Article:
“Walk into it with an open mind, go there for yourself and see the resources that it gives people and give it a fair chance,” Bialla said. “It’s not a negative; it’s something that’s trying to help people, something that’s trying to reduce stress in the community, trying to provide a place for people to go―there’s all sorts of things that it provides and it’s overall trying to benefit our community.”

Twenty percent of 11th graders and 17 percent of ninth graders at Redwood said they had seriously considered committing suicide in the last year, according to the 2013-2014 CA Healthy Kids Survey, the most recent available.

Forty-eight percent of 11th graders at Redwood reported having consumed alcohol within the 30 days before they took the survey, compared with 19 percent of 11th graders at San Gabriel, Yoshihara’s previous school district.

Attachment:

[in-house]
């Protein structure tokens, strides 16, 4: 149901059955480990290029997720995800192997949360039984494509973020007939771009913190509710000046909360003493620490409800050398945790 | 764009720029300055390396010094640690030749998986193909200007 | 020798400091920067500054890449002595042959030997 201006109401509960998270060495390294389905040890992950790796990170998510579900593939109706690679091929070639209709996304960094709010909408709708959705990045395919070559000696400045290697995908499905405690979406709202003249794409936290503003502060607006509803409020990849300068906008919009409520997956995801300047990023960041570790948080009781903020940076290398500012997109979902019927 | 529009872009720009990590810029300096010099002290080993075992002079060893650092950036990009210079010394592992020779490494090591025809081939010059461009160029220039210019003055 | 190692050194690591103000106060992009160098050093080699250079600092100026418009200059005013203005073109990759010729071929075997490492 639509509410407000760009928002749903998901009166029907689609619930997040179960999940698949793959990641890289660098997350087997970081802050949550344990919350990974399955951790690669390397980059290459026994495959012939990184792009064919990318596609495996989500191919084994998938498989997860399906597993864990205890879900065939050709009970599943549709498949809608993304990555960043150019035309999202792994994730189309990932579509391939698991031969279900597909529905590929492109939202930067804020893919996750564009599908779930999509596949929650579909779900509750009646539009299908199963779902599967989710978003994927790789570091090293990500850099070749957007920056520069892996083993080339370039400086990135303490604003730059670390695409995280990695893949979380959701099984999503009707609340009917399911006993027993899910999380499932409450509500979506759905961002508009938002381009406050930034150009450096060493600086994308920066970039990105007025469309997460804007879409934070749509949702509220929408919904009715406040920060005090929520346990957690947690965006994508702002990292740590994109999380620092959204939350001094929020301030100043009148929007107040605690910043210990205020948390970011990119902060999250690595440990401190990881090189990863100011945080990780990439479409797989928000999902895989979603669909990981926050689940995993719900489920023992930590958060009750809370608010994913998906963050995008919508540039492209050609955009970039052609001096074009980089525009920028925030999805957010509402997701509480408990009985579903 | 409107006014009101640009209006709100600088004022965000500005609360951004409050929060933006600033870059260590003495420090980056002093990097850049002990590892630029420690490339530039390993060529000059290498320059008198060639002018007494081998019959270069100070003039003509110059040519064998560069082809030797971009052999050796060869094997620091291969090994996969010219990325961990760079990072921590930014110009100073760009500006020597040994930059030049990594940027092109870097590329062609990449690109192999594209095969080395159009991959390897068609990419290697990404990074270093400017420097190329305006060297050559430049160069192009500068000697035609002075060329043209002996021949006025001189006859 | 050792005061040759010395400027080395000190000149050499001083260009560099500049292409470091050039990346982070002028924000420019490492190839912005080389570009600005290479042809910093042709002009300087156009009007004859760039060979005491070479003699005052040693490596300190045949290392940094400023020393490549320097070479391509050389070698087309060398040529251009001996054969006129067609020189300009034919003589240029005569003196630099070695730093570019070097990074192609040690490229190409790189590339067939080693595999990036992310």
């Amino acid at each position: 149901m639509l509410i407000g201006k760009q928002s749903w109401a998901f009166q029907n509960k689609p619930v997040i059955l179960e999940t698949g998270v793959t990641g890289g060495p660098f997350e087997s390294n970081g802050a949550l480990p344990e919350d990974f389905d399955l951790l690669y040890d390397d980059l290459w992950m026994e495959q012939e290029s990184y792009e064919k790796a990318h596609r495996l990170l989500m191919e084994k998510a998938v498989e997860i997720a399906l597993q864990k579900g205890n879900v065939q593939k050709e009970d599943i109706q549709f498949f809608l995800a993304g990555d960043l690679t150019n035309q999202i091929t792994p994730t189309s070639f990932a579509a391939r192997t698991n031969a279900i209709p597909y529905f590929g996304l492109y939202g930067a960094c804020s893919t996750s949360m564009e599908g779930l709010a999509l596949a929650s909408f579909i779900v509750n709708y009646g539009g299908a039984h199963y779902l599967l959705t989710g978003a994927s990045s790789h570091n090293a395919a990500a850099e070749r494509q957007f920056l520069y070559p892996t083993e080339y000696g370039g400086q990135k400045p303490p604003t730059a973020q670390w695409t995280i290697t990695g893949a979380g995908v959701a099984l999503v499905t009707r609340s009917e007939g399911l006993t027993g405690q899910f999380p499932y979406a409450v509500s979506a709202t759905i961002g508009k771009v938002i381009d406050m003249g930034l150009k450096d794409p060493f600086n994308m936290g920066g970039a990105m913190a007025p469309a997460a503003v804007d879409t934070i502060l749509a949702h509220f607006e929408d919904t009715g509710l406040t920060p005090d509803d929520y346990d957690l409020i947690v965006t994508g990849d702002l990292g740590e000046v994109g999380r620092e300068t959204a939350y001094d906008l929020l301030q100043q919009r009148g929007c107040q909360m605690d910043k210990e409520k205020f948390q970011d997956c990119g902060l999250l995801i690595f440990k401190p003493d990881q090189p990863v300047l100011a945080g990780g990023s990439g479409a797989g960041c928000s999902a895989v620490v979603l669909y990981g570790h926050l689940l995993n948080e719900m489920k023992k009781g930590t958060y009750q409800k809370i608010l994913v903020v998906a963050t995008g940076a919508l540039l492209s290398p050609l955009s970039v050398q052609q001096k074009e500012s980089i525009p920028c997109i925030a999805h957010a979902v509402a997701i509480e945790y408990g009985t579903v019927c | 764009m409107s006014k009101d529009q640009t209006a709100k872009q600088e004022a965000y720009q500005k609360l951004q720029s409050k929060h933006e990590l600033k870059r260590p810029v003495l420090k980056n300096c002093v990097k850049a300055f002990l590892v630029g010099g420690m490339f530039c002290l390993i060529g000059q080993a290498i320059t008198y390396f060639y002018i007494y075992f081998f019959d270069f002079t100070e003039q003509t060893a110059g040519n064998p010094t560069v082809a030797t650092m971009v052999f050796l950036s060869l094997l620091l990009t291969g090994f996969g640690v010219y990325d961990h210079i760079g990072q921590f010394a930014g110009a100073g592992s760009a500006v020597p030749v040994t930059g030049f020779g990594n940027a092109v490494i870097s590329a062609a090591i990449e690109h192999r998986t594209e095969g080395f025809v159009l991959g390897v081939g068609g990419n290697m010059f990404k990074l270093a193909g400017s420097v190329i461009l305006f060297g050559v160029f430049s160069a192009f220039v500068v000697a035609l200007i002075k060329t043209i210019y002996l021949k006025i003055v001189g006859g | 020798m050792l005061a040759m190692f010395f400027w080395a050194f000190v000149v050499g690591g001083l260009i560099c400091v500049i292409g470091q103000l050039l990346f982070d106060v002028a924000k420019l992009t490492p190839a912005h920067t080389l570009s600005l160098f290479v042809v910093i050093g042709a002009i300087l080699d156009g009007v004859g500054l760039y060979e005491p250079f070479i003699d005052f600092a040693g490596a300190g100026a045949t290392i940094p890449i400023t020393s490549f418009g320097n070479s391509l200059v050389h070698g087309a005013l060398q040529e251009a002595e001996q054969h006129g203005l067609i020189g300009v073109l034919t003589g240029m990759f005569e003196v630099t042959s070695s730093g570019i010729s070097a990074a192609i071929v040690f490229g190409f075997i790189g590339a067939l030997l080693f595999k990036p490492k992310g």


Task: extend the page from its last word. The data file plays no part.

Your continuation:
Yoshihara believes that it is hard to control student activities that do not take place during school hours.

“School has some ownership [of student wellness] in that students do spend a large amount of their day here. But by the same token, I would still believe that for the most part, at least from our knowledge, kids aren’t drinking at school and smoking at school,” Yoshihara said. “A lot of that happens outside the school day, and so how do we take ownership of that?”

Junior Ben Gold-Matejka expressed similar sentiments, saying that organizations outside of the TUHSD are better suited to address student wellness.

“I don’t feel like it’s the school’s responsibility. I feel like school is supposed to give us an opportunity to learn and an opportunity to expand our ideas,” Gold-Matejka said. “I don’t feel like here’s the place to be dealing with such issues.”

Alternatively, Kenny-Baum believes that the Wellness Center can especially help students who might not actively seek help from outside resources.